Hassan Diab government has introduced measures against corruption, financial assistance to low income groups, banking reforms etc. There is however absence of national consensus to resolve the problems. Even in the case of serious reforms, the result would not be immediate. However, the protestors facing dire economic challenges are looking for urgent result.24

The protestors’ demand for complete political overhaul in unlikely to be met in the near future. The political parties are unwilling to give up power at the expense of a purely technocratic government especially in light of the regional developments. Hezbollah and FPM members have suggested division of ministerial portfolios in which crucial posts such as foreign affairs, defence, and interior would remain under the control of the political parties and independent technocrats could manage service related ministries.25 At the same time, there is still high support for the sectarian based system due to ideological reasons and large number of Lebanese citizens benefit from the system of patronage. Therefore, the demands by the protestors would continue to face hindrances due to lack of political will and national consensus and refusal to subvert the prevalent unequal power structure.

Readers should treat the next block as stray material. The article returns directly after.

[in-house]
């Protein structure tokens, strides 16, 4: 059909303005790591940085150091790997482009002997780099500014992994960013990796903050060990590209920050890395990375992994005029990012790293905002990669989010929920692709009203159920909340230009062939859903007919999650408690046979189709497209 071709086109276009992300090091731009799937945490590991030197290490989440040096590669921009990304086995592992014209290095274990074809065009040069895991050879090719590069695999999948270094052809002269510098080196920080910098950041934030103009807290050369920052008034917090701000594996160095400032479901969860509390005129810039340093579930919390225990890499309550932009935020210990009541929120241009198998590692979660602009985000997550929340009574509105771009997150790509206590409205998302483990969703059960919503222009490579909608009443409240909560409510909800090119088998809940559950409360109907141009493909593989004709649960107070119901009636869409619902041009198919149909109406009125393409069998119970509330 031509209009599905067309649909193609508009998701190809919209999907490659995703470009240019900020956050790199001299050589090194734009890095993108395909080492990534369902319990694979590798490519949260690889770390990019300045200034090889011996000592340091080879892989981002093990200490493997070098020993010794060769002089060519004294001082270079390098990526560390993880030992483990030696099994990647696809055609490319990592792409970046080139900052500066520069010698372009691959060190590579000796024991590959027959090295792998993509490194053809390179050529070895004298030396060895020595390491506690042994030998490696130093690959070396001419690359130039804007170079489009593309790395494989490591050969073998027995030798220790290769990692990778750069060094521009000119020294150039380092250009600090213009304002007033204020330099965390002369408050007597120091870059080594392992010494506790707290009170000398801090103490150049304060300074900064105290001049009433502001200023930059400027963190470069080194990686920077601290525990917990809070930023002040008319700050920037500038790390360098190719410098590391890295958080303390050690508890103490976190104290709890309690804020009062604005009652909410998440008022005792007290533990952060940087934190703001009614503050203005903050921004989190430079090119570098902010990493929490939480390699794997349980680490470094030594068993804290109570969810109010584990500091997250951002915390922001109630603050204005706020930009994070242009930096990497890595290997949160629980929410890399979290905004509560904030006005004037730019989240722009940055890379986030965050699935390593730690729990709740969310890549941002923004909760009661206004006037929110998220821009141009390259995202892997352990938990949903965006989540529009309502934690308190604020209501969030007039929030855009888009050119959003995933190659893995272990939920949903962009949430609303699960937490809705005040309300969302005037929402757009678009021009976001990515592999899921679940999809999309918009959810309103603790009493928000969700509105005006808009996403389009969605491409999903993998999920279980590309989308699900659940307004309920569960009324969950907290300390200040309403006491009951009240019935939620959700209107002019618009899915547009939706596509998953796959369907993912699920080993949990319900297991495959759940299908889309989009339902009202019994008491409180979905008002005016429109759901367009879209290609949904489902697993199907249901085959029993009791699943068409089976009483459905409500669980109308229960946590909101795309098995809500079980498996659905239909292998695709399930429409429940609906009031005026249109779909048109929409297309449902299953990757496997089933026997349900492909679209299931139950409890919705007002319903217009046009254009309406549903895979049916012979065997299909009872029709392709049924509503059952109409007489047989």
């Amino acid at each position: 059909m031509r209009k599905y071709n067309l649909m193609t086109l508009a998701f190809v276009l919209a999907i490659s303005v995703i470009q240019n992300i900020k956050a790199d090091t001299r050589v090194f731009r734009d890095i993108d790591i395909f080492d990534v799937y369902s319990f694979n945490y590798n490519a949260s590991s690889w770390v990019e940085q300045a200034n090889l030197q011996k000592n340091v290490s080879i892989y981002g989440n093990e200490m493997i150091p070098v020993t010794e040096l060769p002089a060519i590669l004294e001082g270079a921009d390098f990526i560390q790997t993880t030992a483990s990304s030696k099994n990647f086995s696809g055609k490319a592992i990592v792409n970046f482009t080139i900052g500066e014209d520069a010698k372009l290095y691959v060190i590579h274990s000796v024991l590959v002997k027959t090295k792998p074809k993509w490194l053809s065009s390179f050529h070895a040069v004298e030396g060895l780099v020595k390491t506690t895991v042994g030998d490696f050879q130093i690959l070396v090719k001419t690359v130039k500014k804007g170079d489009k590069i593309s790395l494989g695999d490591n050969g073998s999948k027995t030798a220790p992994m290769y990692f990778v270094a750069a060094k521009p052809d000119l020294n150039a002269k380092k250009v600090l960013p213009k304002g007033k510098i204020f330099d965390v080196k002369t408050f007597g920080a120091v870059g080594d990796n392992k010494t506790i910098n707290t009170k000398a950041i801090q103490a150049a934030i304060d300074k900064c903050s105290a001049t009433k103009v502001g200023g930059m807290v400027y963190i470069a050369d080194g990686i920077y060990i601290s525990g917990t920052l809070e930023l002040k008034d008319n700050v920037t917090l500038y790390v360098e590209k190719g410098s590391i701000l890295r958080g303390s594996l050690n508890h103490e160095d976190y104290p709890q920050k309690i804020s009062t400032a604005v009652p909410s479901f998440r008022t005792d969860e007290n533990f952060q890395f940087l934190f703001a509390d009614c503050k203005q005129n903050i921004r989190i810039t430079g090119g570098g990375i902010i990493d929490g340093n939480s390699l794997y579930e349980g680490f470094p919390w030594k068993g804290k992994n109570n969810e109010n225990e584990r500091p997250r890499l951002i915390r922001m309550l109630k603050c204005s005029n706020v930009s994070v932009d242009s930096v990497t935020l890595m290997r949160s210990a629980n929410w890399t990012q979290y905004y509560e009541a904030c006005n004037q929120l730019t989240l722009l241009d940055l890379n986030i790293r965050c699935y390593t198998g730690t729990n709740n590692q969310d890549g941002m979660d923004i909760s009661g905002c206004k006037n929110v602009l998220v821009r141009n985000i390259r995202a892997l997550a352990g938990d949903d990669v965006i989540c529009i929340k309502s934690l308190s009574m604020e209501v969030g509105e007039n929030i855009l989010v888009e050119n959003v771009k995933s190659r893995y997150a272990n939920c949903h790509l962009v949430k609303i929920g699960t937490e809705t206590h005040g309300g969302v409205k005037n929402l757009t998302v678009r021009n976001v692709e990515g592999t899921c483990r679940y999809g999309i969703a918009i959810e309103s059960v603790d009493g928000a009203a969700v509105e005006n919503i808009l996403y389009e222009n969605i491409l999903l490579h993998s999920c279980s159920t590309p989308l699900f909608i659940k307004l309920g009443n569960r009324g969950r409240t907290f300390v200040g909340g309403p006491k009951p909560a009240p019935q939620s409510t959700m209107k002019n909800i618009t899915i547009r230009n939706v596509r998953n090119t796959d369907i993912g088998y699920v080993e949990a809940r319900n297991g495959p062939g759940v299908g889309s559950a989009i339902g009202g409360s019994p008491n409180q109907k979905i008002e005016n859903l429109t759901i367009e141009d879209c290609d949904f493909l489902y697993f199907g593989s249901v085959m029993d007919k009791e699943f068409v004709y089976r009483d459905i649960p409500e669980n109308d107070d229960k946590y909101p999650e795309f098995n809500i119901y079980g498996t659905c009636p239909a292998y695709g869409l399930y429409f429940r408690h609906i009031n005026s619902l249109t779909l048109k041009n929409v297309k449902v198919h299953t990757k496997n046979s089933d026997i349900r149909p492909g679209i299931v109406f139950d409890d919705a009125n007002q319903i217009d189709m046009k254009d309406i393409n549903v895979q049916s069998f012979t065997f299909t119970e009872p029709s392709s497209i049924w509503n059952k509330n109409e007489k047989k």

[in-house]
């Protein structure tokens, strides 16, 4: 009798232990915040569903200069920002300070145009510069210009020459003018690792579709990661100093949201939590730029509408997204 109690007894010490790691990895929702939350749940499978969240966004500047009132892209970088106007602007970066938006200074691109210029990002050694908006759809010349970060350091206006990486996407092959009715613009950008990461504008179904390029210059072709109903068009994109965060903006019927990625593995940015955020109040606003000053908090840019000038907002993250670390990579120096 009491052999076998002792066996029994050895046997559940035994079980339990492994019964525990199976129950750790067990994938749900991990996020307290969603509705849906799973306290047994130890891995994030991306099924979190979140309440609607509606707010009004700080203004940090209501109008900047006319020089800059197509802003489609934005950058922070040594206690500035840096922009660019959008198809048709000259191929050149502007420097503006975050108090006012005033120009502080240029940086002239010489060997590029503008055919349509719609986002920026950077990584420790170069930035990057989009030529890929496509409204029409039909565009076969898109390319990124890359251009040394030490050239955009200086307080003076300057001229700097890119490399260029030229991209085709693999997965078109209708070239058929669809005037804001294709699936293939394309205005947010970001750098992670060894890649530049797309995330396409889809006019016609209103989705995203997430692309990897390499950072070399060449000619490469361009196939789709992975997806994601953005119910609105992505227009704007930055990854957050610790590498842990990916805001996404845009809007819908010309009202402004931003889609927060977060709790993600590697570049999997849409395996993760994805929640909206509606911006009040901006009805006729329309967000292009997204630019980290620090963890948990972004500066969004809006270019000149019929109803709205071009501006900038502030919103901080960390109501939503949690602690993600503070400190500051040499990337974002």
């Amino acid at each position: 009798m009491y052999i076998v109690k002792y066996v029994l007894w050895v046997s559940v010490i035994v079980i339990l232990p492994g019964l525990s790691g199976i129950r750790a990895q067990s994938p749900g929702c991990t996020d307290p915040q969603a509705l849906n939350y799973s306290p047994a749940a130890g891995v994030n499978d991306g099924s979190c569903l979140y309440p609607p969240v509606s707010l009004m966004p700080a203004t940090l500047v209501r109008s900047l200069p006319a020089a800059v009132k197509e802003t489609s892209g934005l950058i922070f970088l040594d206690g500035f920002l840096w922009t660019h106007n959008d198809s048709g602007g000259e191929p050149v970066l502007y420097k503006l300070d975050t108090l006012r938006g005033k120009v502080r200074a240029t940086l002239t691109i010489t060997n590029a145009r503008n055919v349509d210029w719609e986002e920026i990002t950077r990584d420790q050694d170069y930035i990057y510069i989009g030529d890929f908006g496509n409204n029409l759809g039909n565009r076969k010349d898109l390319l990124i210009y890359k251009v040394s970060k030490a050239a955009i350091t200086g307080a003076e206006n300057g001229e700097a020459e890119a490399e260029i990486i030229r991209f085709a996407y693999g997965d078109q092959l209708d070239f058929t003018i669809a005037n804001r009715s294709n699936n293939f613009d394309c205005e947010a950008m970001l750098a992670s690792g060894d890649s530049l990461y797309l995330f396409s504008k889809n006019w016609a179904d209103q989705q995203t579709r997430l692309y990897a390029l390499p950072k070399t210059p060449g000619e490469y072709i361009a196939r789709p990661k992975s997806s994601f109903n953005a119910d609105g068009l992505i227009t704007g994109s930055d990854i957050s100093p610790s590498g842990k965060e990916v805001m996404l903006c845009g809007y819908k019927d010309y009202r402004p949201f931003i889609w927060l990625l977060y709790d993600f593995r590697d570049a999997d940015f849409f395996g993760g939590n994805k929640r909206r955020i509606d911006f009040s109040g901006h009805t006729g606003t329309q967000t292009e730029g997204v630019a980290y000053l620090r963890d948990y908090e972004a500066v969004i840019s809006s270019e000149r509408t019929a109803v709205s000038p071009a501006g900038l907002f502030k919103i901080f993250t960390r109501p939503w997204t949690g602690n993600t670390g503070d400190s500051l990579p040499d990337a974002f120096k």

The public grievances over the ill effects of sectarianism, clientalism and failure of neo-liberal economic reforms have prompted the current demand for complete political overhaul. The crisis is further complicated by the interference of regional actors such as Saudi Arabia, which has traditionally favoured Harari. Hezbollah on the other hand is a close ally of Iran. Therefore, Lebanon has continued to remain as a battleground between the two regional rivals.

Besides the immediate economic challenges, sectarianism in governance and corruption emerging for the clientalism would continue to exist. At the same time, the continuation of neo-liberal policies by focussing on foreign investment would be counter-productive. The Lebanese government due to its dependence of the global financial institutions is unwilling to bring drastic pro-people economic reforms. At the same time, investors’ confidence is intertwined with social stability that would require genuine reforms to alleviate the conditions of the citizens and reduce the wealth gap. However, the current government as a result of political compulsions and dependence on international donors are looking for short-term reforms. Therefore, in the absence of political will, the crisis is likely to continue and protest would remain a continuing phenomenon in the Lebanese state.

  1. Khaleej Times, “How the Lebanon protests unfolded: Key dates,” Khaleej Times, October 19, 2019, at https://www.khaleejtimes.com/region/mena/how-the-lebanon-protests-unfolded-key-dates (Accessed June 20, 2020).